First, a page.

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Buried Warning Signs
Online banking is too profitable.
'In a year marked by record bank failures and Wall Street swindlers walking away with tens of billions of investor dollars, it's perhaps not surprising that the activities of organised cyber gangs looting at least $100 million dollars from small to mid-sized businesses went largely unheralded.'
So writes Brian Krebs in a piece from 4 January. And anyone following Brian's chronicles at the Washington Post saw what was happening. It's nothing new but Brian's way of highlighting it was.
Each and every single exploit involved malware attacking Microsoft Windows.
But this isn't a story about what people are already aware of. This is a story about what nobody is supposed to know. It's a story about how authorities - including the FBI - try to cover up the dirty details. To protect online banking and - at least inadvertently - Microsoft.
'Law enforcement and the banking industry appear to have been at odds over how and how much to communicate with the public about the seriousness and impact of these crimes', writes Brian who goes on to relate a few sordid anedotes previously undisclosed.
√ 21 August 2009: Brian's finishing a story about a confidential alert distributed to members of the US banking organisation FSISAC (Financial Services Information Sharing and Analysis Centre). The alert revealed the FBI are tracking a major upswing in organised attacks on compromised Windows machines resulting in tens and hundreds of thousands disappearing from business accounts. The monies are transferred by 'mules' to overseas accounts in Russia, the Ukraine, and Moldova through MoneyGram and Western Union.
But Brian needed confirmation that the alert had in fact gone out and he needed confirmation of the details he'd seen in his preliminary copy. He and his editor waited over the weekend for a callback from the FBI which finally came on Monday. But by then the information has been watered down.
The original statement had been:
Total economic impact of these activities, if they continue unabated, is likely to be in the hundreds of millions of dollars.
The above statement was completely removed. As was mention of specific destinations for the millions stolen. As was mention of Western Union and MoneyGram. And this wasn't done for the sake of diplomacy or anything of the kind. Brian explains.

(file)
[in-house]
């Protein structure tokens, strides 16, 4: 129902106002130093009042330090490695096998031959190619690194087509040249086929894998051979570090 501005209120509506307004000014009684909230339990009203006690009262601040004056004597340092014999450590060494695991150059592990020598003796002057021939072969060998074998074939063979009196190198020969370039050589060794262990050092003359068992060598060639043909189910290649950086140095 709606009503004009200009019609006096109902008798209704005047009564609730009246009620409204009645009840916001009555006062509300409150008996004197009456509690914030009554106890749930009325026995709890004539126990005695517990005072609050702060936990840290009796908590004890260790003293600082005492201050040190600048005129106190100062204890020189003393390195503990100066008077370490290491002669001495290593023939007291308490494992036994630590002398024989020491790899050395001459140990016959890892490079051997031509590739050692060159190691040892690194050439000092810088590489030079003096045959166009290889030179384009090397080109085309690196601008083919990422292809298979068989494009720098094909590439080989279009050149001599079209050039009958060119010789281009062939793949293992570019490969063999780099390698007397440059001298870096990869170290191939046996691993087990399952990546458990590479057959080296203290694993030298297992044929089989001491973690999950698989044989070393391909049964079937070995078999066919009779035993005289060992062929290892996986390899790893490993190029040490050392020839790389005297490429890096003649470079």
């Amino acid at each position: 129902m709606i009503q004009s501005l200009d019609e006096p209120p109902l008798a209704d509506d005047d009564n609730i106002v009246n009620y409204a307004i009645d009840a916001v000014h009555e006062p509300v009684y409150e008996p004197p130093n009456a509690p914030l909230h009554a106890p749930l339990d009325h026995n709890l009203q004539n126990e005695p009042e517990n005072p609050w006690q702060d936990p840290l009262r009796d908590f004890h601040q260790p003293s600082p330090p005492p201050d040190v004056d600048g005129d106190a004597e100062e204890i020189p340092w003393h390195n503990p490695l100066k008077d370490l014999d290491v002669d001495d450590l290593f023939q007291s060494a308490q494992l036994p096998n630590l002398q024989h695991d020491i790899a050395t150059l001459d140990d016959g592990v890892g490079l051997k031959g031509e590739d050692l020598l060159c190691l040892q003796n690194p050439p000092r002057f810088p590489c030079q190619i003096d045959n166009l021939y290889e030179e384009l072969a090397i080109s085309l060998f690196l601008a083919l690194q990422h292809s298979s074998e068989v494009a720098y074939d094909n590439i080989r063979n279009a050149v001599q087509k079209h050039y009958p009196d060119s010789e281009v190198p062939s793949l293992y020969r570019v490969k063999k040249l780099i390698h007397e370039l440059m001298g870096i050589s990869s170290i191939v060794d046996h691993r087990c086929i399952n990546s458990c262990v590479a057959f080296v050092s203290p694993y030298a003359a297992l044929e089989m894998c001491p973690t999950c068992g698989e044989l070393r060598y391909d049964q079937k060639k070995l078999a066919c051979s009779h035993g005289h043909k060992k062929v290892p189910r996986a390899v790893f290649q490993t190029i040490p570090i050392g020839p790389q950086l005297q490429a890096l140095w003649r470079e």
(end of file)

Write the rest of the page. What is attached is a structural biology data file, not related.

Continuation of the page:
This was an alert that was not intended for public distribution but merely to be sent to a small group of banks and law enforcement folks.
So why was it removed? A fraud analyst at Gartner that Brian's been in contact with says it's fear on the part of banks of their customers losing confidence in online banking.
Almost all savvy netizens know online banking is not really worth it. And it doesn't only depend on one's own local security - not running Windows and so forth: it's got to do with how good the banks' security is. Which generally is piss poor. They don't really have a clue and most people know it.
But the banks can't afford to let Joe and Josephine Six Pack learn this. Automated online banking is just too cheap and the rewards are too great. Says the Gartner fraud analyst:
The banks realise such huge savings from having people bank online that they just can't afford to go back.
Go back to manning branch offices that is. Staff cost; dusty decks don't.
√ 23 October 2009: There's a new spike in activities and a high ranking official from the FBI is quoted as having told a banking industry conference that $40 million have disappeared in 2009 alone. Time for another corroboration from the FBI.
The callback finally came towards the end of the workday but things were already changing again. Yes it was 'as of August 2009' but now they were claiming the $40 million concerned cases going back to 2004. This was indeed a shocker.
I was flabbergasted and indignant: none of my sources could recall a single case of the kind I was writing about going back further than the latter half of 2008.
Indeed. This type of sophisticated attack (with the specific malware strain being used) probably didn't even exist in 2004.
And wonder of wonders: it's only been Brian himself, Byron Acohido of USA Today and IDG's Bob McMillan who've dared cover the story. Even the Wall Street Journal tried to play it down.
This type of financial drain isn't going to stop. Not until Windows is gone. And Windows isn't gone. The banks will continue to hide the details and play down all the scary parts and the FBI, it would seem, will play right into their - and Microsoft's - hands.
'We're hackers from eastern Europe and Windows might as well have been our idea.'
Krebs on Security: Buried Warning Signs
Security Fix Archive: Small Business Victims